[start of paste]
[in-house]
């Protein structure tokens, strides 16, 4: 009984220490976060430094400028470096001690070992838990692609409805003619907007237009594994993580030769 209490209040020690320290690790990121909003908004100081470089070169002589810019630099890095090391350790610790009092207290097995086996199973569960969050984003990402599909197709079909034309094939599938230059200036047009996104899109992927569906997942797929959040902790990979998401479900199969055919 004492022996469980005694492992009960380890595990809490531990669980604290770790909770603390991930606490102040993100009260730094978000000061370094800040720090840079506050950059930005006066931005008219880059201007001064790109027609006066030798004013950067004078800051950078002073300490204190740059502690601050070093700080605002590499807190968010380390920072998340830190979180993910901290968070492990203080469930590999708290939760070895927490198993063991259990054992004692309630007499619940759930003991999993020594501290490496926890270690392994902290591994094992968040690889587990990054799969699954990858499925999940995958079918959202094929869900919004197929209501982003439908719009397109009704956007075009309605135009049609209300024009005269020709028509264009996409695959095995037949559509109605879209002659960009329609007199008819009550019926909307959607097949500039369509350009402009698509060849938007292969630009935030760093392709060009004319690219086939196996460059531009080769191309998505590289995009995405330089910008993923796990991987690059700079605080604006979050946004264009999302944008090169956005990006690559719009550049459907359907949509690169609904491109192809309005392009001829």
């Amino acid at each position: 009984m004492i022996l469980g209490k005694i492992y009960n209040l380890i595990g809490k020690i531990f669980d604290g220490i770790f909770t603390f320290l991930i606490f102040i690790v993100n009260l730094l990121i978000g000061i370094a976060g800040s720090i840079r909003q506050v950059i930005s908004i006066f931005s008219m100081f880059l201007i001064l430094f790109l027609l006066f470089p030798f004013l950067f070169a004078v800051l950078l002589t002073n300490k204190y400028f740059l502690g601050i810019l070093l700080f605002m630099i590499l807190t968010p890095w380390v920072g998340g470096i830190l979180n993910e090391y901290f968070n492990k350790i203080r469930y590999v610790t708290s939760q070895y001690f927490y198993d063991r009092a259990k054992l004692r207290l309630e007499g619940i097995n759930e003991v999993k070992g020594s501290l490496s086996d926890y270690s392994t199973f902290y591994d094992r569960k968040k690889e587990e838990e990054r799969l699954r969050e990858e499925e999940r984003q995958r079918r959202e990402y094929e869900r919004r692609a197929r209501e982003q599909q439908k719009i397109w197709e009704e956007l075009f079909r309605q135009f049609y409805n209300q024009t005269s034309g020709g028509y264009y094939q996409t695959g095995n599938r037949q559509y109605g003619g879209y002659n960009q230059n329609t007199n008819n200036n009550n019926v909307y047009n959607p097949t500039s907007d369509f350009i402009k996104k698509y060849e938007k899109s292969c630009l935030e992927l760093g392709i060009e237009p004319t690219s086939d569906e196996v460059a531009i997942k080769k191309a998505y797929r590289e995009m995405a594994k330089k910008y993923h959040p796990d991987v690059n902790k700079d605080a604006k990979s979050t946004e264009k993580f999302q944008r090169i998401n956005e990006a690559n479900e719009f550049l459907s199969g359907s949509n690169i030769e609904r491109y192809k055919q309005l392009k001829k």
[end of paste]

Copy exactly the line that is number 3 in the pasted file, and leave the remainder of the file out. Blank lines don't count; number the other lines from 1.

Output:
């Amino acid at each position: 009984m004492i022996l469980g209490k005694i492992y009960n209040l380890i595990g809490k020690i531990f669980d604290g220490i770790f909770t603390f320290l991930i606490f102040i690790v993100n009260l730094l990121i978000g000061i370094a976060g800040s720090i840079r909003q506050v950059i930005s908004i006066f931005s008219m100081f880059l201007i001064l430094f790109l027609l006066f470089p030798f004013l950067f070169a004078v800051l950078l002589t002073n300490k204190y400028f740059l502690g601050i810019l070093l700080f605002m630099i590499l807190t968010p890095w380390v920072g998340g470096i830190l979180n993910e090391y901290f968070n492990k350790i203080r469930y590999v610790t708290s939760q070895y001690f927490y198993d063991r009092a259990k054992l004692r207290l309630e007499g619940i097995n759930e003991v999993k070992g020594s501290l490496s086996d926890y270690s392994t199973f902290y591994d094992r569960k968040k690889e587990e838990e990054r799969l699954r969050e990858e499925e999940r984003q995958r079918r959202e990402y094929e869900r919004r692609a197929r209501e982003q599909q439908k719009i397109w197709e009704e956007l075009f079909r309605q135009f049609y409805n209300q024009t005269s034309g020709g028509y264009y094939q996409t695959g095995n599938r037949q559509y109605g003619g879209y002659n960009q230059n329609t007199n008819n200036n009550n019926v909307y047009n959607p097949t500039s907007d369509f350009i402009k996104k698509y060849e938007k899109s292969c630009l935030e992927l760093g392709i060009e237009p004319t690219s086939d569906e196996v460059a531009i997942k080769k191309a998505y797929r590289e995009m995405a594994k330089k910008y993923h959040p796990d991987v690059n902790k700079d605080a604006k990979s979050t946004e264009k993580f999302q944008r090169i998401n956005e990006a690559n479900e719009f550049l459907s199969g359907s949509n690169i030769e609904r491109y192809k055919q309005l392009k001829k």